By Jason B. Cutshaw, USASMDC/ARSTRAT Public AffairsSeptember 1, 2017
REDSTONE ARSENAL, Alabama -- One U.S. Army Space and Missile Defense Command/Army Forces Strategic Command team continues to reach for the stars while exchanging ideas with NASA and industry experts.
Along with witnessing the launching of Kestrel Eye aboard SpaceX's Falcon 9 from Cape Canaveral, Florida, in preparation for its deployment from the International Space Station in October, members of the USASMDC/ARSTRAT Technical Center's Kestrel Eye team were educated about America's "Space Coast."
"The Kestrel Eye Program is extremely important to USASMDC/ARSTRAT and the Army," said Jeri Manley, SMDC Space Systems Division chief. "The launch is the culmination of nearly seven years of effort to develop and demonstrate the feasibility of a low-cost imaging small satellite to support near-real time situational awareness for the Soldier on the ground."
Manley and the rest of her team participated in a technical interchange meeting, or TIM, with NASA and visited their facilities.
"Our team had a chance to interact with a panel of NASA experts who possessed knowledge and experience across a broad spectrum of topics related to SMDC's small satellite science and technology programs," Manley said. "During the facility visits, SMDC engineers observed payload integration activities and asked questions that helped tailor the NASA standard processes to our small satellite needs. Additionally, we were able to gain insight into integration and testing facility capabilities that could potentially be made available to our team. The information garnered from both the TIM and facility visits were exceedingly informative."
Manley said the technical exchanges with NASA, the launch and the opportunity to visit the Kennedy Space Center facilities was a unique and educational experience.
"Of course I would have to say that watching the Army's Kestrel Eye satellite launch into orbit was the pinnacle of the trip," Manley said. "Watching the SpaceX launch in person and feeling the shock wave was extraordinary to witness. The unexpected visit by Astronaut Buzz Aldrin and the remarks he offered to the visitors in attendance was also quite incredible. In addition, watching the SpaceX Falcon 9 reusable first stage rocket return to Earth after burnout and land in an upright configuration at Cape Canaveral was also a remarkable thing to watch up close.
"I would like to express appreciation to NASA and Kennedy Space Center personnel for the kindness extended to our team during Kestrel Eye launch week," she added. "It was truly a once in a lifetime experience."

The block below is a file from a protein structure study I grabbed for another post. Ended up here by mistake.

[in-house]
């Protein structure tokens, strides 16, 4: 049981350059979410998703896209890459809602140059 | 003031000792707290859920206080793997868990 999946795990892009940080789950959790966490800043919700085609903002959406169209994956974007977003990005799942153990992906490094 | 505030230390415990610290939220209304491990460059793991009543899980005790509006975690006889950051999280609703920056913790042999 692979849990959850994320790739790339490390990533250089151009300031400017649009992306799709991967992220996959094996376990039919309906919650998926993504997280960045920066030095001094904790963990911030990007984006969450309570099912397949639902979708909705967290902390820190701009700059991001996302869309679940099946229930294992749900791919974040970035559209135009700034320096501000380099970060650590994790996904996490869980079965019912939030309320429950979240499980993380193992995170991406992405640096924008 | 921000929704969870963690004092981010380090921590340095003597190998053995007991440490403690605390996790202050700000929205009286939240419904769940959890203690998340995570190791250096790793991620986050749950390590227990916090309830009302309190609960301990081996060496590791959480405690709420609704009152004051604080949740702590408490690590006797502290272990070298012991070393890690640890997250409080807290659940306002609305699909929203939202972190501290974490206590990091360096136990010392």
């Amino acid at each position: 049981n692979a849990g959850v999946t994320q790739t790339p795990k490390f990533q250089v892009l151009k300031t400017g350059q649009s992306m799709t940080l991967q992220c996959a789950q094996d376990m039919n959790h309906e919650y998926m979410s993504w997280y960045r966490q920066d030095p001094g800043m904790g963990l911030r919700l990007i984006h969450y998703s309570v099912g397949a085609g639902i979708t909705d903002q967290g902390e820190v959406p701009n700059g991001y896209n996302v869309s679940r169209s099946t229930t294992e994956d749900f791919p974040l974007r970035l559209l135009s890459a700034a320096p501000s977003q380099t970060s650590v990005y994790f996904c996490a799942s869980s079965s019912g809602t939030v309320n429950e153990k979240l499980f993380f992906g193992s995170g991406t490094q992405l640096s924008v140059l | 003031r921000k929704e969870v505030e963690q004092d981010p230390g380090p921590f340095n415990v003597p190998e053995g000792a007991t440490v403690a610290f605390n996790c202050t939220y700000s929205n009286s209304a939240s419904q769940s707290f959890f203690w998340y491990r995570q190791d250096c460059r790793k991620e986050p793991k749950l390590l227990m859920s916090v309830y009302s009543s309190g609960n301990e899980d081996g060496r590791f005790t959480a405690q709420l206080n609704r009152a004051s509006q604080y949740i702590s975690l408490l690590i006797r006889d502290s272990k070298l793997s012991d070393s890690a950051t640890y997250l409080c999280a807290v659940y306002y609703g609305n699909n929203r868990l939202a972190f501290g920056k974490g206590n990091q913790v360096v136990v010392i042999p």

During the time at Kennedy Space Center, members of the Kestrel Eye team participated in a panel discussion, a NanoRacks technology briefing, a Space Station Processing Facility High Bay tour, an Orion High Bay tour and a visit to the Swamp Works Laboratory.
"I wanted to provide an overview of the system to be used for the historic deployment of Kestrel Eye," said Kirk Woellert, NanoRacks external payloads manager. "I also wanted to introduce some of the concepts it takes to integrate a payload on the International Space Station. After so much effort, it is great to assist SMDC in its efforts to validate and prove that it is time to start bringing more space capabilities to the tactical Warfighter."
Although there were numerous opportunities to learn about efforts NASA has going on, members of the Kestrel Eye team vividly remember the launch.
"The launch was an unforgettable experience," said Christian Reyes, SMDC Tech Center's Space Division computer scientist. "My heart started racing as the rocket entered the final countdown. Years of hard work and challenges overcome were sitting atop ready to go from zero to 17,000 mph. We were so close that you could feel the shockwaves from the engine in your chest. Watching the first stage booster land, and hearing the sonic booms, was amazing. As they say, you only live once, and I'm glad that I could be at this launch."
Reyes discussed how it was a once in a lifetime opportunity to visit such a historical place that is also looking towards the future.
"The best was visiting the Space Station Processing Facility," Reyes said. "At the SSPF, modules for the International Space Station would be integrated and prepared for shipment. There is no other platform as the ISS, and to be in the high bays where pieces of it were, and still are there, was humbling.
"The NASA tour was very exciting," he added. "We were able to see the Orion program hard at work preparing the capsule for its next test. Down the hall from the Orion capsule is being worked on was where the Apollo astronauts would come back to go into quarantine. As a space nerd, I've always wanted to see such things."
Reyes said he was looking forward to operating the satellite and hopefully having the team return to the "Space Coast" for future partnerships.
"Seeing the launch and getting a tour of Kennedy Space Center was great, but an equally important aspect of the trip was being able to celebrate as a team for all the hard work we've put in," Reyes said.